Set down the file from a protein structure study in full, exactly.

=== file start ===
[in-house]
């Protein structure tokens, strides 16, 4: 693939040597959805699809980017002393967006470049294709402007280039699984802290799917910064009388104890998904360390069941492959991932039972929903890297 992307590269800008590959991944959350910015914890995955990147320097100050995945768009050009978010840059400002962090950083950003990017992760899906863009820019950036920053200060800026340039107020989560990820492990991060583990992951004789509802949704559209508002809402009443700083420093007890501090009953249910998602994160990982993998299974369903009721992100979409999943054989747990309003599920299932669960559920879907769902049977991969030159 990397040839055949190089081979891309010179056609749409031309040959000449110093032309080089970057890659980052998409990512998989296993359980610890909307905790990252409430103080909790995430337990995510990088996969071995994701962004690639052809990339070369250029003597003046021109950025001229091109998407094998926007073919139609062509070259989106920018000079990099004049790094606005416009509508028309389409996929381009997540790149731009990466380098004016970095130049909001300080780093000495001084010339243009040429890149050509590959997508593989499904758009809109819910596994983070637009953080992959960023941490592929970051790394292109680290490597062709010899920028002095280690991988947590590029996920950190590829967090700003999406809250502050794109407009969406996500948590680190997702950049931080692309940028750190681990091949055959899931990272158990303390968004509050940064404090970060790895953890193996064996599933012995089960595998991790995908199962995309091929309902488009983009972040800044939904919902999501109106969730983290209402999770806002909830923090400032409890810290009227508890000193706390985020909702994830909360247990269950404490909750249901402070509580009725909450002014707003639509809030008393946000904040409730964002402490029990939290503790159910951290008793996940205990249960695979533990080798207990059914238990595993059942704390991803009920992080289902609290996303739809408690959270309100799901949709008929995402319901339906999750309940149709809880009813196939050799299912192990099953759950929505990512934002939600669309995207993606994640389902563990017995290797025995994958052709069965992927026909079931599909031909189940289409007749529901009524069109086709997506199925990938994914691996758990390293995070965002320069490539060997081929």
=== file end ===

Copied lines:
[in-house]
């Protein structure tokens, strides 16, 4: 693939040597959805699809980017002393967006470049294709402007280039699984802290799917910064009388104890998904360390069941492959991932039972929903890297 992307590269800008590959991944959350910015914890995955990147320097100050995945768009050009978010840059400002962090950083950003990017992760899906863009820019950036920053200060800026340039107020989560990820492990991060583990992951004789509802949704559209508002809402009443700083420093007890501090009953249910998602994160990982993998299974369903009721992100979409999943054989747990309003599920299932669960559920879907769902049977991969030159 990397040839055949190089081979891309010179056609749409031309040959000449110093032309080089970057890659980052998409990512998989296993359980610890909307905790990252409430103080909790995430337990995510990088996969071995994701962004690639052809990339070369250029003597003046021109950025001229091109998407094998926007073919139609062509070259989106920018000079990099004049790094606005416009509508028309389409996929381009997540790149731009990466380098004016970095130049909001300080780093000495001084010339243009040429890149050509590959997508593989499904758009809109819910596994983070637009953080992959960023941490592929970051790394292109680290490597062709010899920028002095280690991988947590590029996920950190590829967090700003999406809250502050794109407009969406996500948590680190997702950049931080692309940028750190681990091949055959899931990272158990303390968004509050940064404090970060790895953890193996064996599933012995089960595998991790995908199962995309091929309902488009983009972040800044939904919902999501109106969730983290209402999770806002909830923090400032409890810290009227508890000193706390985020909702994830909360247990269950404490909750249901402070509580009725909450002014707003639509809030008393946000904040409730964002402490029990939290503790159910951290008793996940205990249960695979533990080798207990059914238990595993059942704390991803009920992080289902609290996303739809408690959270309100799901949709008929995402319901339906999750309940149709809880009813196939050799299912192990099953759950929505990512934002939600669309995207993606994640389902563990017995290797025995994958052709069965992927026909079931599909031909189940289409007749529901009524069109086709997506199925990938994914691996758990390293995070965002320069490539060997081929």